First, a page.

Blog Archives

Energy Markets: Shale Boom Cuts Gulf Oil Premium to 24-Year Low

By Dan Murtaugh
September 07, 2012

The U.S. shale boom has driven the cost of Gulf Coast light, sweet oil to its lowest level versus Brent crude in almost a quarter century as the nation’s dependence on foreign supplies wanes.

Light Louisiana Sweet, the benchmark grade for the Gulf Coast known as LLS, has traded on the spot market at an average of 15 cents a barrel more than Brent this year, the smallest premium since at least 1988, data compiled by Bloomberg show. The spread’s highest annual average was $4.02 in 2008.

The drop has cut costs for refiners in Texas and Louisiana accounting for 45 percent of U.S. capacity and replaced competing shipments from Africa. Gulf imports of light, sweet crude have fallen 56 percent since 2010, according to U.S. Energy Department data. A shale-oil influx from the Eagle Ford formation in Texas and Bakken in North Dakota and new ways to bring crude to the Gulf, such as this year’s reversal of the Seaway pipeline, may accelerate the shift.

“The market dynamics are changing,” Edward L. Morse, head of commodities research at Citigroup Global Markets in New York, said in a telephone interview. “When the Gulf Coast was a crude importer, they had to attract crude from elsewhere in the world, which meant LLS had to be at a premium to Brent. But now we’re moving into a totally different situation.”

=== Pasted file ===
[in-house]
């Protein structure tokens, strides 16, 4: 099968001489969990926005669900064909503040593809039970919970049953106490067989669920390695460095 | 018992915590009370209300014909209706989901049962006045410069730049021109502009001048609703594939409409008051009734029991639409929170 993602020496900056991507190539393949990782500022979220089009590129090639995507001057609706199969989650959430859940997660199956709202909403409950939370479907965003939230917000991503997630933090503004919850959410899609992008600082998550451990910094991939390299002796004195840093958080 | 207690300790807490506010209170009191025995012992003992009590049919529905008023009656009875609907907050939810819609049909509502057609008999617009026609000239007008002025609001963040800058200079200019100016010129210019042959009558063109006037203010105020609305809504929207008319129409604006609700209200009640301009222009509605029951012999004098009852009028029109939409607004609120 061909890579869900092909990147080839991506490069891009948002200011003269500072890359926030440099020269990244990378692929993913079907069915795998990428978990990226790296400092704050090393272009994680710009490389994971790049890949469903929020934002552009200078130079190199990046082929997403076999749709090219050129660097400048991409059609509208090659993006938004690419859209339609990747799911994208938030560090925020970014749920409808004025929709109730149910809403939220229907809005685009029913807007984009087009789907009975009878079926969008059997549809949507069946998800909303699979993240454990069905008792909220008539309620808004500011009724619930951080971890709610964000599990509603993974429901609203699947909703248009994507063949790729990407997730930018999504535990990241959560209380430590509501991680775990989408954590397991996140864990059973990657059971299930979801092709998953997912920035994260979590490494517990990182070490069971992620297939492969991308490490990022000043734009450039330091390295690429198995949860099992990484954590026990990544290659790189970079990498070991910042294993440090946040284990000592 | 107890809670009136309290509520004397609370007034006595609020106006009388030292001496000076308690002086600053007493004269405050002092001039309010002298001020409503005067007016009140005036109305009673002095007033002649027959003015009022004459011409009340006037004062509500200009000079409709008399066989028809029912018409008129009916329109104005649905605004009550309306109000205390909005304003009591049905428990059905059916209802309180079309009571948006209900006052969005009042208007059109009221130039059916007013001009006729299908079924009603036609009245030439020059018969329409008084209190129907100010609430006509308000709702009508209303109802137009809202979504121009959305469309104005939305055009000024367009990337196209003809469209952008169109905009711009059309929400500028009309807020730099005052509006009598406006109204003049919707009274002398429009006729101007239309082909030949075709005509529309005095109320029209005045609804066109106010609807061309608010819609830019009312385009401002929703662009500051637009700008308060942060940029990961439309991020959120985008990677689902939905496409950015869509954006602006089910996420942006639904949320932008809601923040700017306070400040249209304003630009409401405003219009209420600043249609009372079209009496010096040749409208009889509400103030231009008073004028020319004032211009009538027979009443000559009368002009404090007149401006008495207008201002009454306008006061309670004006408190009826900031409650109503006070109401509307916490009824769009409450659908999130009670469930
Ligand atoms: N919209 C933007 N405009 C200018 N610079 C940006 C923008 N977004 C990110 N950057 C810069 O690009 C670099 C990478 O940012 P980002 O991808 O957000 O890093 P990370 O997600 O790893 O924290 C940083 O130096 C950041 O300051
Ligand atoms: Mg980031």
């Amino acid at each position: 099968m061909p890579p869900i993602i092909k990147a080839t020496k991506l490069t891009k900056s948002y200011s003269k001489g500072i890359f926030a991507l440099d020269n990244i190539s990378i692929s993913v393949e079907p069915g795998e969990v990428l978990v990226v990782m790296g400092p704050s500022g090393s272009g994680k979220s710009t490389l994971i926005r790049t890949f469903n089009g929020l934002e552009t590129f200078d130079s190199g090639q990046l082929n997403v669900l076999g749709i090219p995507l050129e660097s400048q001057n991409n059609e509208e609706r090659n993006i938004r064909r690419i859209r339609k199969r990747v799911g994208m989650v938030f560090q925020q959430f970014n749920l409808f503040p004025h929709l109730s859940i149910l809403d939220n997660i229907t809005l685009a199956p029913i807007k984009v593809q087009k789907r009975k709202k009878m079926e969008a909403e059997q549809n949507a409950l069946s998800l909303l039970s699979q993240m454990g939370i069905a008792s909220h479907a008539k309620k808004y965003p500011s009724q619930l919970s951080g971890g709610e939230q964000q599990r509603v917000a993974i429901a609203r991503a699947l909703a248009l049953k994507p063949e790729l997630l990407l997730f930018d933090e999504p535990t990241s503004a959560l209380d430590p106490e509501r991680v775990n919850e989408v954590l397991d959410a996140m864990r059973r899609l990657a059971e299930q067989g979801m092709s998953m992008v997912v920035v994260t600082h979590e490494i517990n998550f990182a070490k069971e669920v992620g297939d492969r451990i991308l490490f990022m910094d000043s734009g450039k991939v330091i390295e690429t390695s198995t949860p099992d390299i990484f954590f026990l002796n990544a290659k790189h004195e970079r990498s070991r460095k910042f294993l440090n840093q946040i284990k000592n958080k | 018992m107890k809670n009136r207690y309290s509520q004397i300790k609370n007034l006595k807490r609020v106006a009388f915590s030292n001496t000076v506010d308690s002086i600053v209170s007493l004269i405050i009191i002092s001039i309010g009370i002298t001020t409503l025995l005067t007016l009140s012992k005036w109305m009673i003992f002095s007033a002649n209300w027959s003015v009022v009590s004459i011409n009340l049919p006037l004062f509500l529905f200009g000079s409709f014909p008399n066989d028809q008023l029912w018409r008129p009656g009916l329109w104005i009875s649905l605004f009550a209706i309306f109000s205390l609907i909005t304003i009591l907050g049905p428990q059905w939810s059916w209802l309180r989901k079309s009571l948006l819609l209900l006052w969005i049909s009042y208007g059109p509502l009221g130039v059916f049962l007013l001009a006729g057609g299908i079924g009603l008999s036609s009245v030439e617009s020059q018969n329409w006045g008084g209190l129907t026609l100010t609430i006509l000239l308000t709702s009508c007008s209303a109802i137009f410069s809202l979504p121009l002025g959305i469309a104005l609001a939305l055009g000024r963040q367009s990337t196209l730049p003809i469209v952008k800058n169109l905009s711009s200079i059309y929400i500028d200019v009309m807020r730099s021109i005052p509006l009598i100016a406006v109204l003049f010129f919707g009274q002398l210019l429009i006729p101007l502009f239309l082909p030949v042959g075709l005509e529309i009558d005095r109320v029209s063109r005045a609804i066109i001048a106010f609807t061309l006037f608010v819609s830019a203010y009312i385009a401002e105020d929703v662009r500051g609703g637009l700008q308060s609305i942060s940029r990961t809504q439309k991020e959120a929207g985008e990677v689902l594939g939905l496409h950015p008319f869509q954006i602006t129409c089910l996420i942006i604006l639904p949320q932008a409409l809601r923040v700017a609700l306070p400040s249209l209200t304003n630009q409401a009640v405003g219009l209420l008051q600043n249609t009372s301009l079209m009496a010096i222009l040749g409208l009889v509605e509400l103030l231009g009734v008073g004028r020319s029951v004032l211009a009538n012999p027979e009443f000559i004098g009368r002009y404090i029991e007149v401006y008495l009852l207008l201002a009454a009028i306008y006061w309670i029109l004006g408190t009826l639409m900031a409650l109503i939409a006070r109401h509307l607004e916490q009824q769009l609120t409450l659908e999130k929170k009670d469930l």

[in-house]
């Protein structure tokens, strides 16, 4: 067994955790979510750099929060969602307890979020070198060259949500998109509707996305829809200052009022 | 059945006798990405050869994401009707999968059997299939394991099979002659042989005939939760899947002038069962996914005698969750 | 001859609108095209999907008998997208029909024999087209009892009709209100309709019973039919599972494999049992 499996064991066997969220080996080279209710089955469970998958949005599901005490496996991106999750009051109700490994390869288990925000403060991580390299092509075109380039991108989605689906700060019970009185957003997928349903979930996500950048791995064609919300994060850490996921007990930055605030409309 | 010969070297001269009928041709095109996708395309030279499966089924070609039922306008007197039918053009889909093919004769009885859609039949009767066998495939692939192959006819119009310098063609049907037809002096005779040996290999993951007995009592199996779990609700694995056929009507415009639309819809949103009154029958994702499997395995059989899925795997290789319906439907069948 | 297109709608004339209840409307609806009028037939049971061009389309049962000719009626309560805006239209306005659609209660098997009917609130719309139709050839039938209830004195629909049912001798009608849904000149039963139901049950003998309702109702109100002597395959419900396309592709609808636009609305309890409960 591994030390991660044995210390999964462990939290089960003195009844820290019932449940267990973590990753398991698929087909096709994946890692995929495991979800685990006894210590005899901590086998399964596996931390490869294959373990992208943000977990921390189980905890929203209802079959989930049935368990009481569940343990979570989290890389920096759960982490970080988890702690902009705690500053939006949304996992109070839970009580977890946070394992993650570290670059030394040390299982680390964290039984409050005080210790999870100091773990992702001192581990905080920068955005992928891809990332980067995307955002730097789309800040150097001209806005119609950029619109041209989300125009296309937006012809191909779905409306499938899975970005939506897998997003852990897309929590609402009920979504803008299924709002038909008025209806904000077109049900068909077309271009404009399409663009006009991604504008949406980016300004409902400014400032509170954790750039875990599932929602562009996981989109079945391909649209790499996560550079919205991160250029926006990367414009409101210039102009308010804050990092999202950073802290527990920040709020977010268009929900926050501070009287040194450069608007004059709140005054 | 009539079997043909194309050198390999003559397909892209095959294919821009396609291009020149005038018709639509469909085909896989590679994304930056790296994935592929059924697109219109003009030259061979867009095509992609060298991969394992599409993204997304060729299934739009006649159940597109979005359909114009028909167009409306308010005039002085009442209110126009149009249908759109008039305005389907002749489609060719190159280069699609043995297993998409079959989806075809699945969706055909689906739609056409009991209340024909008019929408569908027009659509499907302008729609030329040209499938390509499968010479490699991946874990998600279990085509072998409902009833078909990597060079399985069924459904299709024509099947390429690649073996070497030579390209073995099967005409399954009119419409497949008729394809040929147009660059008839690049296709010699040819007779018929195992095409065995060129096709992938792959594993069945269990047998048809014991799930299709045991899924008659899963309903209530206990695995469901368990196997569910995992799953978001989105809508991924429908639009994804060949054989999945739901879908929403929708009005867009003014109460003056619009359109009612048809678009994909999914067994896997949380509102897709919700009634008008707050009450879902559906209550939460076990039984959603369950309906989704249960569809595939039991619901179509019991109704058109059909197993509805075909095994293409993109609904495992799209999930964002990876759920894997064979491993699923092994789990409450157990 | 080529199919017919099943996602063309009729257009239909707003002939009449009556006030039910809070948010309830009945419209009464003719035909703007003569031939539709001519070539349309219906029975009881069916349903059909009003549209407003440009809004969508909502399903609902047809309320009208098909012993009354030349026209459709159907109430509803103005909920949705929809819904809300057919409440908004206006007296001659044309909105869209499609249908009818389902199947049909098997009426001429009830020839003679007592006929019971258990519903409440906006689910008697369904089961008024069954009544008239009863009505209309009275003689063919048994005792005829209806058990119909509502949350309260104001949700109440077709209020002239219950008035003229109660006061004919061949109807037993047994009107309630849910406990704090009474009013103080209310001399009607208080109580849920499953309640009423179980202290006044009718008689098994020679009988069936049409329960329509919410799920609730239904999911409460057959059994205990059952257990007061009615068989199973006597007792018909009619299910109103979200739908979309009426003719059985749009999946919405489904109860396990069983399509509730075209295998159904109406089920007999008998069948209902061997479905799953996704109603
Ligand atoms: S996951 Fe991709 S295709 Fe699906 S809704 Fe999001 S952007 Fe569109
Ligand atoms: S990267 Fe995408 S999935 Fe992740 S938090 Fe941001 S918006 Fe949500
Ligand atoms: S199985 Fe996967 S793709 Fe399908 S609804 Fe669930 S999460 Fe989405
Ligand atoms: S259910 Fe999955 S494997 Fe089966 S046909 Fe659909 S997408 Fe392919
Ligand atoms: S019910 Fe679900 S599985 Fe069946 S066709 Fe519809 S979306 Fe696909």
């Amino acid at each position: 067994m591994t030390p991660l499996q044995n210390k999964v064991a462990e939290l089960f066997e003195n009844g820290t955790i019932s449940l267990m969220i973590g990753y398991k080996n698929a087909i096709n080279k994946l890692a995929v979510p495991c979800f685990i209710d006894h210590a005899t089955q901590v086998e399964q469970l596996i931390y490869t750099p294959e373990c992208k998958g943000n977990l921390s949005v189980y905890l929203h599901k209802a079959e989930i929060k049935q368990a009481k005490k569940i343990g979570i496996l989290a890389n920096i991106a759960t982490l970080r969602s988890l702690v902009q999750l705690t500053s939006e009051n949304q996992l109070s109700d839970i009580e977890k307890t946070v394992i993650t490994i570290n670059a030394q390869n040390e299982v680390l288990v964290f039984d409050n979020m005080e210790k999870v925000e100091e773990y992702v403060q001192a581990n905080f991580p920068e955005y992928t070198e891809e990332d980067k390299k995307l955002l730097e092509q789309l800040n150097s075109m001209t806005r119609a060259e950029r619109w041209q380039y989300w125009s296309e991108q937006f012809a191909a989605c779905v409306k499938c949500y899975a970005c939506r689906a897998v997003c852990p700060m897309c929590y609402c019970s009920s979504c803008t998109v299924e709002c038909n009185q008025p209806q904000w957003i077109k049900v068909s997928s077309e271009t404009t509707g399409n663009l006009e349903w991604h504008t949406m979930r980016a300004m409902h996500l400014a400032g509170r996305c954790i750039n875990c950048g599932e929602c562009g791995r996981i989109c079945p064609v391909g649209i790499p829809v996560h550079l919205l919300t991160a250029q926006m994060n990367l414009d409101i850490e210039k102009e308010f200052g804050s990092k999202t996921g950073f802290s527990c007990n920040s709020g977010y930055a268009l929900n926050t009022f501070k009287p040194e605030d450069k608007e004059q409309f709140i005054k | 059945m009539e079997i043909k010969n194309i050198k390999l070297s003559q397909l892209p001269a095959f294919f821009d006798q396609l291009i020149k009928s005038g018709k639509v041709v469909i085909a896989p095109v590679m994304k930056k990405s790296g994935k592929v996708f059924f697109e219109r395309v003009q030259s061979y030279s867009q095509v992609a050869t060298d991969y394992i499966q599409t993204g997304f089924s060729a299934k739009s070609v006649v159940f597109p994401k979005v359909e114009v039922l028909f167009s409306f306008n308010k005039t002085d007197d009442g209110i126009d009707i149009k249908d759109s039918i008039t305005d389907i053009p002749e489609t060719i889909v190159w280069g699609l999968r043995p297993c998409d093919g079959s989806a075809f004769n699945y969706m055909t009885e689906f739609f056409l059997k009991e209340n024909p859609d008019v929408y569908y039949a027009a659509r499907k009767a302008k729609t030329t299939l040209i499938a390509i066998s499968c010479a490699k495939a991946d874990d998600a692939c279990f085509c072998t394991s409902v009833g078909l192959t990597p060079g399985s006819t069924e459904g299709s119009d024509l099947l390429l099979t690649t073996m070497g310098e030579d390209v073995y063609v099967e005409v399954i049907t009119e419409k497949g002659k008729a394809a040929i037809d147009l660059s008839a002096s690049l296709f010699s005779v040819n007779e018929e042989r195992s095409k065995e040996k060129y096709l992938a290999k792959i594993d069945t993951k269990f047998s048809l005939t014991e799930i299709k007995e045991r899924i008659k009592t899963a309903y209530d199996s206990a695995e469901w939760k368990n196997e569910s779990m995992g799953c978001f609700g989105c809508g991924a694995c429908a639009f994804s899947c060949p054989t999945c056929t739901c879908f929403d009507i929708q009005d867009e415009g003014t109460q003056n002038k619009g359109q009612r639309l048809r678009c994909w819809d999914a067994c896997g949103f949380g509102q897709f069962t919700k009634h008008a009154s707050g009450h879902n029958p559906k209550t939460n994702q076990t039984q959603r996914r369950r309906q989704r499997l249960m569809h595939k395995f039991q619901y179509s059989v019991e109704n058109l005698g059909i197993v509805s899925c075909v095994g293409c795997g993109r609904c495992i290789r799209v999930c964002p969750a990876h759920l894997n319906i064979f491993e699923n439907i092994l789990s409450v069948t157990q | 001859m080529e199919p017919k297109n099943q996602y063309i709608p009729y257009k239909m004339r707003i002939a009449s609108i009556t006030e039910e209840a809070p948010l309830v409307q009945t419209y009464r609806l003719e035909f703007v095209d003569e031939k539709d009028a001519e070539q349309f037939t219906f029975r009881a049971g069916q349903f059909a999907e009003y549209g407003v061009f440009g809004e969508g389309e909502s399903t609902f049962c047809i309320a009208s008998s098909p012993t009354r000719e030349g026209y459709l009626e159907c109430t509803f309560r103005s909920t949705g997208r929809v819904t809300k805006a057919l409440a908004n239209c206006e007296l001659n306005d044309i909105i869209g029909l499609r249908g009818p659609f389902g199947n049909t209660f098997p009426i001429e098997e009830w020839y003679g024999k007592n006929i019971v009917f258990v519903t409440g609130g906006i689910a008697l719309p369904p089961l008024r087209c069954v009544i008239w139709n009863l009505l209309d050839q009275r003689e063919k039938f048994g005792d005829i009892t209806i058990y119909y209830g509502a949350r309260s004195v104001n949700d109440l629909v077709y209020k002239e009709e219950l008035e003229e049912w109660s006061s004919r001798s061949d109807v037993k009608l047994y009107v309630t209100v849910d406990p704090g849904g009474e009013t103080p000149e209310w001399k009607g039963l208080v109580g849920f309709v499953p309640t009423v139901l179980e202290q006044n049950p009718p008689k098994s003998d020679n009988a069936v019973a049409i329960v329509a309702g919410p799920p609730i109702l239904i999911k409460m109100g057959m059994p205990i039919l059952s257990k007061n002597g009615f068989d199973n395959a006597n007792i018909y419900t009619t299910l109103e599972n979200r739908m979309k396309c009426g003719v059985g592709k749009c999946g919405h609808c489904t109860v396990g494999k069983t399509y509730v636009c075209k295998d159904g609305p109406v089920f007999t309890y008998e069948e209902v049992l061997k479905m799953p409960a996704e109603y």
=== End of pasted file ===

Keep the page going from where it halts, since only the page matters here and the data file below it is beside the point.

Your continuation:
Light Louisiana Sweet, a grade prized because its low- sulfur content and density make it easier to process into fuels such as gasoline, was 92 cents cheaper than Brent yesterday. It averaged 20 cents less than the benchmark in the third quarter.

Brent oil for October settlement rose 40 cents, or 0.4 percent, to $113.49 a barrel yesterday on the London-based ICE Futures Europe exchange. The contract advanced as much as 0.5 percent to $114.05 in trading today.

Energy Independence

U.S. oil output surged to the highest level in 13 years in July, according to weekly Energy Department data. The U.S. met 83 percent of its energy demand from domestic sources in the first five months of this year and is heading for the highest annual level since 1991, department figures compiled by Bloomberg show.

“Unconventional oils and gas are changing everything about our competitiveness in the United States,” Bill Klesse, Valero Energy Corp.’s chief executive officer, said yesterday at the Barclays CEO Energy/Power Conference in New York. “Before you know it, we’re going to have so much light, sweet crude that in the U.S. Gulf Coast we’re not going to be importing light, sweet crude, and we think that happens next year.”

Houston, New Orleans and other ports along the Gulf Coast accepted about 554,000 barrels a day of light, sweet oil from outside the U.S. in June, down from 964,000 barrels a day in June 2011 and about 1.25 million in June 2010, according to the Energy Department’s Energy Information Administration.

African Imports

The West African nations of Nigeria, Angola, Gabon and Equatorial Guinea accounted for 58 percent of the light, sweet crude imported into Gulf Coast ports in June 2012. North African nations accounted for a further 30 percent.